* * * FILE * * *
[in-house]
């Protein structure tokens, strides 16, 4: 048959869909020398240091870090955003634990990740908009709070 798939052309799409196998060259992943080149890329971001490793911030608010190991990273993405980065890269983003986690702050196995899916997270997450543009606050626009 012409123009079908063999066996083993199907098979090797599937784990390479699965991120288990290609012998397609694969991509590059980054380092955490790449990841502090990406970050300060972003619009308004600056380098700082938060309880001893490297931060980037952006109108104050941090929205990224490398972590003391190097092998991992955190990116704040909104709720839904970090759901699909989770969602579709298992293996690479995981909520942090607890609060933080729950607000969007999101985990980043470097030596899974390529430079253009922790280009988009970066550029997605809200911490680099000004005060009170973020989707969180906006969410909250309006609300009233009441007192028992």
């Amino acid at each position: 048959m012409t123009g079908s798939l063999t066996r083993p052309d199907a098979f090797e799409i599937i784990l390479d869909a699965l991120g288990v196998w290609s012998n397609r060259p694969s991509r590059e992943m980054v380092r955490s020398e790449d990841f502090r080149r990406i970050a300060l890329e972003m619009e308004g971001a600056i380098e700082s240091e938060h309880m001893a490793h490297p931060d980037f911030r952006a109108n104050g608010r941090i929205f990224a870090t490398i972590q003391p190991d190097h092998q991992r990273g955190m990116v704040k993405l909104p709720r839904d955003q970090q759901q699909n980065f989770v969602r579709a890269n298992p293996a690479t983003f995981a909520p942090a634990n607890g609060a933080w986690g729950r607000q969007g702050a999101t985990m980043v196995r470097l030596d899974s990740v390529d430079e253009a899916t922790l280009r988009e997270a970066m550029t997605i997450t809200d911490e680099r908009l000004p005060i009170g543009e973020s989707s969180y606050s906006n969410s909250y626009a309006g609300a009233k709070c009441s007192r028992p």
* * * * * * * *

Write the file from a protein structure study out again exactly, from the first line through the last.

[in-house]
């Protein structure tokens, strides 16, 4: 048959869909020398240091870090955003634990990740908009709070 798939052309799409196998060259992943080149890329971001490793911030608010190991990273993405980065890269983003986690702050196995899916997270997450543009606050626009 012409123009079908063999066996083993199907098979090797599937784990390479699965991120288990290609012998397609694969991509590059980054380092955490790449990841502090990406970050300060972003619009308004600056380098700082938060309880001893490297931060980037952006109108104050941090929205990224490398972590003391190097092998991992955190990116704040909104709720839904970090759901699909989770969602579709298992293996690479995981909520942090607890609060933080729950607000969007999101985990980043470097030596899974390529430079253009922790280009988009970066550029997605809200911490680099000004005060009170973020989707969180906006969410909250309006609300009233009441007192028992």
């Amino acid at each position: 048959m012409t123009g079908s798939l063999t066996r083993p052309d199907a098979f090797e799409i599937i784990l390479d869909a699965l991120g288990v196998w290609s012998n397609r060259p694969s991509r590059e992943m980054v380092r955490s020398e790449d990841f502090r080149r990406i970050a300060l890329e972003m619009e308004g971001a600056i380098e700082s240091e938060h309880m001893a490793h490297p931060d980037f911030r952006a109108n104050g608010r941090i929205f990224a870090t490398i972590q003391p190991d190097h092998q991992r990273g955190m990116v704040k993405l909104p709720r839904d955003q970090q759901q699909n980065f989770v969602r579709a890269n298992p293996a690479t983003f995981a909520p942090a634990n607890g609060a933080w986690g729950r607000q969007g702050a999101t985990m980043v196995r470097l030596d899974s990740v390529d430079e253009a899916t922790l280009r988009e997270a970066m550029t997605i997450t809200d911490e680099r908009l000004p005060i009170g543009e973020s989707s969180y606050s906006n969410s909250y626009a309006g609300a009233k709070c009441s007192r028992p």